Various Links:

A Monumental City

The L'Enfant and McMillan Plans

Open Space Design in the National Capital Region

McKim, Mead and White

Sunday, April 02, 2006

Invitation to
Marc Fisher of
The Washington Post
April 1, 2006

Here's an assignment for you.

"South Capitol Street Frederick Douglass Mall"

Read the story at this blog:

A Blog dedicated to the South Capitol/Frederick Douglass Mall (Promenade) that appears in the planning of the National Capital Planning Commission through the 1990s up through 2001, but which has been quietly dropped. Ostensibly this was to avoid eminent domain, which the authorities are nonetheless happy to use for the Nationals Stadium and its related development which DIRECTLY CONFLICTS -- and in practicality STOPS -- the South Capitol/Frederick Douglass Mall (Promenade).


Douglas A. Willinger
Takoma Park Highway Design Studio

I look forward to see this in Marc Fisher's Blog "Raw Fisher" at

And at Marc Fisher's column "Potomac Confidential" at

Saturday, April 01, 2006

South Capitol Stadium

"M Street Southeast: Waterfront"

Illustration from November 6, 2002 "Major League Baseball Park Site Evaluation Project Report" by Brailsford & Dunlavey, Project Management, Sports Facility Planning, Project Finance; Ehrenkrantz Eckstut & Kuhn, Urban Design; Heinlein Schrock Stearns, Sports Architecture; Jair Lynch Companies, Real Estate Consulting; Gorove / Slade Associates, Transportation Planning.

"M Street Southeast: Waterfront" is actually a misnomer, as the site only extends north to M Street with additional structures. The stadium arena structure itself is located in the quadrant framed north and south respectively by the south side of N and the north side of P Streets, and east and west by the west side of 1st Street SE and the eastern side of South Capitol Street. A more accurate name is "South Capitol Stadium". It was one of three finalists

"M Street Southeast: Waterfront"
("South Capitol Stadium")
the site selected for Nationals Stadium)
The estimated land acquisition costs were $72,378,000 to $78,996,000 . The estimated construction costs were $270,838,000, The estimated "soft costs" were $79,256,000 to $80,249,000. The estimated Total Project Costs was $422,472,000 to $430,083,000.

"New York Avenue Metro: Gateway to the City"
The estimated land acquisition costs were $74,845,000 to $78,645,000 . The estimated construction costs were $271,676,000, The estimated "soft costs" were $79,838,000 to $80,408,000. The estimated Total Project Costs was $426,359,000 to $430,729,000.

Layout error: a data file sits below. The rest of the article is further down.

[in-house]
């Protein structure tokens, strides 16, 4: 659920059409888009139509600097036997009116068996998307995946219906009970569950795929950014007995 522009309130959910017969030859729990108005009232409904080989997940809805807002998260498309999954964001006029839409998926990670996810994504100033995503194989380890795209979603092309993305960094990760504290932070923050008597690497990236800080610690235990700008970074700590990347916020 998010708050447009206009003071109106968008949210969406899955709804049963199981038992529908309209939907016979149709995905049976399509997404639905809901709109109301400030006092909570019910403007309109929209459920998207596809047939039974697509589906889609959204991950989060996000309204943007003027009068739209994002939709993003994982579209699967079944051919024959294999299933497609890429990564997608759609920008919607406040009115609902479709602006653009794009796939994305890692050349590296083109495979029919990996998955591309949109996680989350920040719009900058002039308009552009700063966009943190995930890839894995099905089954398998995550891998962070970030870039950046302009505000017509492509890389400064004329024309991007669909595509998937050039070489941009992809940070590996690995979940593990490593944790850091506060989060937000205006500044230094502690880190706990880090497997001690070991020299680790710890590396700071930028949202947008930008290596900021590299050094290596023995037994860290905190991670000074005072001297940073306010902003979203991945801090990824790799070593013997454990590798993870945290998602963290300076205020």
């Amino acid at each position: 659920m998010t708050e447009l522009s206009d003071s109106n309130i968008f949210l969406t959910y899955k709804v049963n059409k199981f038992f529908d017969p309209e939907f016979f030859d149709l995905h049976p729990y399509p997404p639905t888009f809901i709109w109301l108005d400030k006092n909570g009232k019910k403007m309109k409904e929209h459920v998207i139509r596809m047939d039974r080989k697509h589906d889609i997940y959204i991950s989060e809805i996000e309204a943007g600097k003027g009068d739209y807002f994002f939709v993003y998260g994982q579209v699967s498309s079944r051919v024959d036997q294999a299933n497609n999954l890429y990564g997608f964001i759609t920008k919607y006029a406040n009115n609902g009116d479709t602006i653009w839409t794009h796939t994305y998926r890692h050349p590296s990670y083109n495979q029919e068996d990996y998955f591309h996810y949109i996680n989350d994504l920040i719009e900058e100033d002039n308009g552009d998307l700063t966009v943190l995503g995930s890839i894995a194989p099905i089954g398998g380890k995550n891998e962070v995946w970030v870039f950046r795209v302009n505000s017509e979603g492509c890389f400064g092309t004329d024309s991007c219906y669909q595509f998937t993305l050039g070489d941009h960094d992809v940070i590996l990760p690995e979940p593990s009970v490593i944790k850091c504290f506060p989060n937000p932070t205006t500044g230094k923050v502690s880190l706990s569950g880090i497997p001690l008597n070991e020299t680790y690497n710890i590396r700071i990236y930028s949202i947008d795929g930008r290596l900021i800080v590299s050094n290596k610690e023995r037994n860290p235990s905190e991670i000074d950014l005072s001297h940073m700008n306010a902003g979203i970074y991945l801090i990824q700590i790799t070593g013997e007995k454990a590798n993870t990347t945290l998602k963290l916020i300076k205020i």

"RFK Stadium: Traditional Sports and Entertainment Center of the Region" The estimated land acquisition costs were TBD. The estimated construction costs were $273,333,000. The estimated "soft costs" were $69,031,000 to $69,031,000. The estimated Total Project Costs was $342,364,000 to $342,364,000.

This report included two additional preliminary options which it would drop:

"Capitol North: Capitol Hill and D.C.'s Monumental Core"
The estimated land acquisition costs were $56,475,000-$78,519,000. The estimated construction costs were $276,607,000. The estimated "soft costs" were $78,328,000 to $81,635,000. The estimated Total Project Costs was $411,410,000 to $436,761,000.

"Mt. Vernon Triangle: Downtown Entertainment Zone" The estimated land acquisition costs were $109,485,000-$173,610,000. The estimated construction costs were $273,420,000. The estimated "soft costs" were $85,476,000 to $95,094,000. The estimated Total Project Costs was $468,381,000 to $542,124,000.

The 3 finalists total costs were $436, $430 and $342 million, with the 2 dropped options estimated at $436 million and $542 million.

This November 2002 stadium report's underlying study was commissioned by the D.C. Sports and Entertainment Commission, the D.C. Office of the Deputy Mayor for Planning and Economic Development, and the Washington Baseball Club, L.L.C during the preceding Spring, 2002.

This was only about 6 months after NCPC "Memorials and Museums" which referred to the "Legacy" scale South Capitol Mall as "one of several concepts..." even though it includes no other illustration, description, discussion nor mention of any of the other of these "several concepts".

This November 2002 stadium report would come only about 4 months prior to NCPC's February 2003 "South Capitol Street Urban Design Study" that excludes the "Legacy" Mall like Promenade, and which selects Passonneau's 130' total right of way width South Capitol Avenue.